# How is It Possible For an Employee Stock Option to Be Valuable Even If the Firm’s Stock Price Fails to Meet Shareholders Expectations?

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How is It Possible For an Employee Stock Option to Be Valuable Even If the Firm’s Stock Price Fails to Meet Shareholders Expectations?
(13-5) How is it possible for an employee stock option to be valuable even if the firm’s stock price fails to meet shareholder’s expectations?

Employees have the option of buying stocks because stock options are in essence the right to buy a specified number of shares at a specified price known as the “strike price”, within a specified period of time. There are several ways an employee stock option could be valuable. The option pays off if, at option expiration, the stock price is higher than the option’s strike price. If at any point the company fails to meet shareholders’ expectations, the stock price will probably drop. However, if the current price is high enough, the stock price is higher than the strike price. For instance, if the strike price is \$50, the stock is currently at \$100, and the stock drops to \$80, the option is still worth \$30. The value of the employee stock option is based on the difference between the current stock prices, while the shareholder expectations are based on what shareholders collectively think the stock should be worth. If a share of stock is worth more than the strike price, but less than what the shareholders expect, then it’s possible for an employee stock option to be more valuable. (15-8) The Rivoli Company has no debt outstanding, and its financial position is given by the following data:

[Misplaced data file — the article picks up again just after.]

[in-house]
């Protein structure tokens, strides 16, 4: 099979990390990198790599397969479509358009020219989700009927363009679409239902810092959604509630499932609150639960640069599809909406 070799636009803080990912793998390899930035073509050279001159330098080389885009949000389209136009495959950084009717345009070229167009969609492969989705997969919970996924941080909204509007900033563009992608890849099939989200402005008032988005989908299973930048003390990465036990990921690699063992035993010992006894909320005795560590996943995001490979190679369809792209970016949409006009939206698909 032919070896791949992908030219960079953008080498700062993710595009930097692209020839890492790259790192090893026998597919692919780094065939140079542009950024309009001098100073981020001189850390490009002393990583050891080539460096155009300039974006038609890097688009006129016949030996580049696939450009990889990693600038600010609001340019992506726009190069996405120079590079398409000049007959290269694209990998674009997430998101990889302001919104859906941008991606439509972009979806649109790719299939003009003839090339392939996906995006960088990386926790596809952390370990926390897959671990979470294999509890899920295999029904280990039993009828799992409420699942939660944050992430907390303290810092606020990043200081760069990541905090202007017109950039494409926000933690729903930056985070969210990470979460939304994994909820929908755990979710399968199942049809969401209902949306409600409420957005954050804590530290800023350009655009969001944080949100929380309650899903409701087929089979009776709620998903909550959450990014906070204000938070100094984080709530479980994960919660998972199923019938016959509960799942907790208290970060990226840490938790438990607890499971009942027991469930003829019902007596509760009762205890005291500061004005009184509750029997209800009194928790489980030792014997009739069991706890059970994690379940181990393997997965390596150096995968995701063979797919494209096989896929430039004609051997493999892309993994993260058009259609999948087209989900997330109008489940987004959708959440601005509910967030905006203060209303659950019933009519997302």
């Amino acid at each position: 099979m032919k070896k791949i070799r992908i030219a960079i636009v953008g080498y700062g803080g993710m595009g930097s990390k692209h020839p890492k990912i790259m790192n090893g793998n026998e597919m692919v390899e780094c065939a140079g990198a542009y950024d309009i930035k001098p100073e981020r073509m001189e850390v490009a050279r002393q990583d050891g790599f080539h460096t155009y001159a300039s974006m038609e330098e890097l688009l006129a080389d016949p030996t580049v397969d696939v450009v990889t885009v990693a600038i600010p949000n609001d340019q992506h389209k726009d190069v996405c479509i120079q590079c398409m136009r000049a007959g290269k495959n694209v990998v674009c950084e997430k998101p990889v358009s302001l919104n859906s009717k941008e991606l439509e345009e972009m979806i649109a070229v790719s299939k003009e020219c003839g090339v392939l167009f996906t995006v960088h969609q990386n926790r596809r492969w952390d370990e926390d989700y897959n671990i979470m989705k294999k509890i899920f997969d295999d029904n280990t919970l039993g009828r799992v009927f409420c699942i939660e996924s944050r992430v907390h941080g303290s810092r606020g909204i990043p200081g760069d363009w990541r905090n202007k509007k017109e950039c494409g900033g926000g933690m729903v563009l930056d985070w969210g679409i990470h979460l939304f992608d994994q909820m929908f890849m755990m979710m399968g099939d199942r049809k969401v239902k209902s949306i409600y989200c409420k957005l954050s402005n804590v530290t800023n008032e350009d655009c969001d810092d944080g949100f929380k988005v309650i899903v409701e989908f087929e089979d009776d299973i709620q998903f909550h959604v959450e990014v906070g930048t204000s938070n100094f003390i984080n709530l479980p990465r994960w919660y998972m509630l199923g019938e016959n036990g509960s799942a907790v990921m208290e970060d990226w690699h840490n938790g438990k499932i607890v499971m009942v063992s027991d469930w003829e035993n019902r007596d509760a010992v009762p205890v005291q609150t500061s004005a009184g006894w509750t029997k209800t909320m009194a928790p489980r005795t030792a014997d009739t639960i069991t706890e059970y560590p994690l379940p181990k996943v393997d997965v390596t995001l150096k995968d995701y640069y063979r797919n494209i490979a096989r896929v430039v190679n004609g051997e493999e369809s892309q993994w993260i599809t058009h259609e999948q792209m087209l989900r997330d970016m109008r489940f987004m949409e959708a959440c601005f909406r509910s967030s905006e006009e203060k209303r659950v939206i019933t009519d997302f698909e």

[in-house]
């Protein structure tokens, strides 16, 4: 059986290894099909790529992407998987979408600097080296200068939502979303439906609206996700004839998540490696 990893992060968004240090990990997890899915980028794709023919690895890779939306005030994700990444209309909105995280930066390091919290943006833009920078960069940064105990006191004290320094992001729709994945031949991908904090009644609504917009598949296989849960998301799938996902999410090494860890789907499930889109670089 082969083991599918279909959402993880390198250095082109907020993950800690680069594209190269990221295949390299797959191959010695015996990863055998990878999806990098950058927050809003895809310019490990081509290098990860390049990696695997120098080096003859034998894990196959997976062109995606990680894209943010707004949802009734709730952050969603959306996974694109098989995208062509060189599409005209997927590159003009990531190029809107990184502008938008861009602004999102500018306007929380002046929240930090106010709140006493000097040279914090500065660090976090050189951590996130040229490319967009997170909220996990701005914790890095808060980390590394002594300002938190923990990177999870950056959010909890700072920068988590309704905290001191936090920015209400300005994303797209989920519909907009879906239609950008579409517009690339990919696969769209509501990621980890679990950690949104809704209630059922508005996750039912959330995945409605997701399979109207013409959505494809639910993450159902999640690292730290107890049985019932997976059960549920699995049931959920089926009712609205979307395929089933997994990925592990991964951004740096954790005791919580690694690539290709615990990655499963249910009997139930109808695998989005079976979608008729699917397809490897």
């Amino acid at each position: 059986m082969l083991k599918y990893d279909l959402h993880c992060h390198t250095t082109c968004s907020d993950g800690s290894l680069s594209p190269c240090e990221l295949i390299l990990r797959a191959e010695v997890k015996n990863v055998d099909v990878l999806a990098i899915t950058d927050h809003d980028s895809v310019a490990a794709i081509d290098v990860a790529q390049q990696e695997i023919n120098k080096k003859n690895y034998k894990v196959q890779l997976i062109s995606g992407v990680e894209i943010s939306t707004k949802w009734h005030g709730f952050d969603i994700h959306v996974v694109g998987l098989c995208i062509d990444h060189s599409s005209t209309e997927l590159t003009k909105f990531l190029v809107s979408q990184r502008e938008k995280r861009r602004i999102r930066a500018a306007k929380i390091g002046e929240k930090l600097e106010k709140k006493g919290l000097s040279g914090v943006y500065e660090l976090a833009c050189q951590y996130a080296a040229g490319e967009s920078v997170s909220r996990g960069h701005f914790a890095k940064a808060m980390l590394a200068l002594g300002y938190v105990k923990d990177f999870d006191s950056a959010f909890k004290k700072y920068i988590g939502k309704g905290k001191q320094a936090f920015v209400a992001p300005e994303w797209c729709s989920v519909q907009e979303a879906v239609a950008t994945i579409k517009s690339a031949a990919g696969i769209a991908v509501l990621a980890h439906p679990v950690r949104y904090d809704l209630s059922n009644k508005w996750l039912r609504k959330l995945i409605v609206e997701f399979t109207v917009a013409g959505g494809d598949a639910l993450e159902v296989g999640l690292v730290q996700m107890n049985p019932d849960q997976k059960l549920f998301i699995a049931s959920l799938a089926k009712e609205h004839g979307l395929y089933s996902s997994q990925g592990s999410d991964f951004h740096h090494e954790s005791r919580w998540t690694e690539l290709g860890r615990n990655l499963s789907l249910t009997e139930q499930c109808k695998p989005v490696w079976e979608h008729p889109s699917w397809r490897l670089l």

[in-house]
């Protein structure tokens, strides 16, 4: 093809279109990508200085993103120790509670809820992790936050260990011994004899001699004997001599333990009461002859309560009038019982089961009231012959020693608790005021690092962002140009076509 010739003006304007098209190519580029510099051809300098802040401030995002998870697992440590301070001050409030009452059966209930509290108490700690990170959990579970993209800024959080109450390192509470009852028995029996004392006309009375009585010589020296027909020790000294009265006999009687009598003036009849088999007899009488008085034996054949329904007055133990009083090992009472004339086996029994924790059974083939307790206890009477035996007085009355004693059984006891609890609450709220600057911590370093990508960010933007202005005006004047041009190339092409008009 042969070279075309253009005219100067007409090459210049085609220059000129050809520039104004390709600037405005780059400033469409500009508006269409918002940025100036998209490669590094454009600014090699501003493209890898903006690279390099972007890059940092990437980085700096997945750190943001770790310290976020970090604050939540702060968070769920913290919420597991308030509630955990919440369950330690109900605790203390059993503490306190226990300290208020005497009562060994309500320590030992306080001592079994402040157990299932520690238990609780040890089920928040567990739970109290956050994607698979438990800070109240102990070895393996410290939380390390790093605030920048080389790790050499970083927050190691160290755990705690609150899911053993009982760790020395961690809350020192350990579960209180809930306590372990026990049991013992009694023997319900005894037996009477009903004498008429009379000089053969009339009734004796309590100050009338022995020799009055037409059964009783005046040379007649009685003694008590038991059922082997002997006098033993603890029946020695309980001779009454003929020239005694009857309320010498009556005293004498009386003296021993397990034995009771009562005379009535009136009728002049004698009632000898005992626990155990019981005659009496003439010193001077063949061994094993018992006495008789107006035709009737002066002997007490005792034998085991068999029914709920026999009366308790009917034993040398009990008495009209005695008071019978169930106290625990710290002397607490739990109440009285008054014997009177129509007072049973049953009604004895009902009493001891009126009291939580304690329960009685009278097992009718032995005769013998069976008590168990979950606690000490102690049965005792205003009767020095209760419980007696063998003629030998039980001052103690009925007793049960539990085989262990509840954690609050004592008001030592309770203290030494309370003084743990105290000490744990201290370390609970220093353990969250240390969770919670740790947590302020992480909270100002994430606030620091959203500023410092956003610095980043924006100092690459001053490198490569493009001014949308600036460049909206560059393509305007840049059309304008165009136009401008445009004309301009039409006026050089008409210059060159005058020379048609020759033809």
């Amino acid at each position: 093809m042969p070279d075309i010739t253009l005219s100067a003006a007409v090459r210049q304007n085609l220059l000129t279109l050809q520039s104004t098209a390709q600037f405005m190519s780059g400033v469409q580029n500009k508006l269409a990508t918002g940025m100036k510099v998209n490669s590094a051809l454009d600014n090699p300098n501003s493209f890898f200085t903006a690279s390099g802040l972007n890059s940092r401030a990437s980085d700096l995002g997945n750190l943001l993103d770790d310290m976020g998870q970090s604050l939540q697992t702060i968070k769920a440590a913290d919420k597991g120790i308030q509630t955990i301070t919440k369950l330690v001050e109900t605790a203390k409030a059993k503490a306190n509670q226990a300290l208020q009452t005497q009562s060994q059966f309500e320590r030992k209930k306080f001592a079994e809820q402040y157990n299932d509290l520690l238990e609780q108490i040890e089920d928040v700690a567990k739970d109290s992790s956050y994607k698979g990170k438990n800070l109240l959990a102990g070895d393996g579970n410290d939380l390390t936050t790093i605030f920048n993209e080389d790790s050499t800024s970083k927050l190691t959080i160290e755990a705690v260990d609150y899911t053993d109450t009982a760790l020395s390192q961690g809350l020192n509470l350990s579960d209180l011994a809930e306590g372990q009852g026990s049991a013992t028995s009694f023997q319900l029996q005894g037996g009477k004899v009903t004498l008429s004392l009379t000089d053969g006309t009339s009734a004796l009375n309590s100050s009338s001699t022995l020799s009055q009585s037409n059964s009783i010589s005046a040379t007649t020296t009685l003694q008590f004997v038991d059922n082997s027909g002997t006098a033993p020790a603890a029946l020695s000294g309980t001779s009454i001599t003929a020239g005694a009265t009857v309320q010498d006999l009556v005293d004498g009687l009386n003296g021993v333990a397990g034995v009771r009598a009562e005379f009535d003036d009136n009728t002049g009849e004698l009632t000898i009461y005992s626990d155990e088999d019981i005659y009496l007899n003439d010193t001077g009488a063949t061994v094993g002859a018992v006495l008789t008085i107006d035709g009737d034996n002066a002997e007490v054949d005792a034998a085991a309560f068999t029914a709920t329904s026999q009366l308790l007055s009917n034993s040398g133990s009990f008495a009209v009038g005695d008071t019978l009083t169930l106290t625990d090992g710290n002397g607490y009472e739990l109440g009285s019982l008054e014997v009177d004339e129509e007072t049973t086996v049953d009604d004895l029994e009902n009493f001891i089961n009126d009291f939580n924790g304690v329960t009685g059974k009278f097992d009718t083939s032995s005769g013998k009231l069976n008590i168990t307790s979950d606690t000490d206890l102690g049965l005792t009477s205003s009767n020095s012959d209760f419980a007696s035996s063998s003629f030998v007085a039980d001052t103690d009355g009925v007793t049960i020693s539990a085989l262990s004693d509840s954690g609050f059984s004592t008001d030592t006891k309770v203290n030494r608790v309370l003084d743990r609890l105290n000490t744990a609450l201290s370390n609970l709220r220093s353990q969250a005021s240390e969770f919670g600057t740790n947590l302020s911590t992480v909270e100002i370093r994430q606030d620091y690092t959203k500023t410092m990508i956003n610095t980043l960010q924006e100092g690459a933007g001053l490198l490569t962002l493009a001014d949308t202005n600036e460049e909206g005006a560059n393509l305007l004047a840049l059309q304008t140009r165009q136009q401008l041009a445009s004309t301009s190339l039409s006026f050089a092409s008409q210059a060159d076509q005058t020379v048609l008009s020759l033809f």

a. What effect would this use of leverage be on the value of the firm?

Original value of the firm: V= D + S = 0 + (\$15)(200,000) = \$3,000,000

Original cost of capital: WACC = wd(1-T)rd + wsrs = 0 + (1.0)(10%) = 10%

With financial leverage (wd = 30%): WACC = wd(1-T)rd + wsrs = (0.3)(7%)(1-0.40) + (0.70)(11%) = 8.96%

Since the growth is zero, the value of the company is:

V= FCF/WACC = [EBIT)(1-T)]/WACC = [(\$500,000)(1-0.4)]/(0.0896) = \$3,348,214

Therefore, increasing the financial leverage by adding \$900,000 of debt increases the firm;s value from \$3,000,000 to

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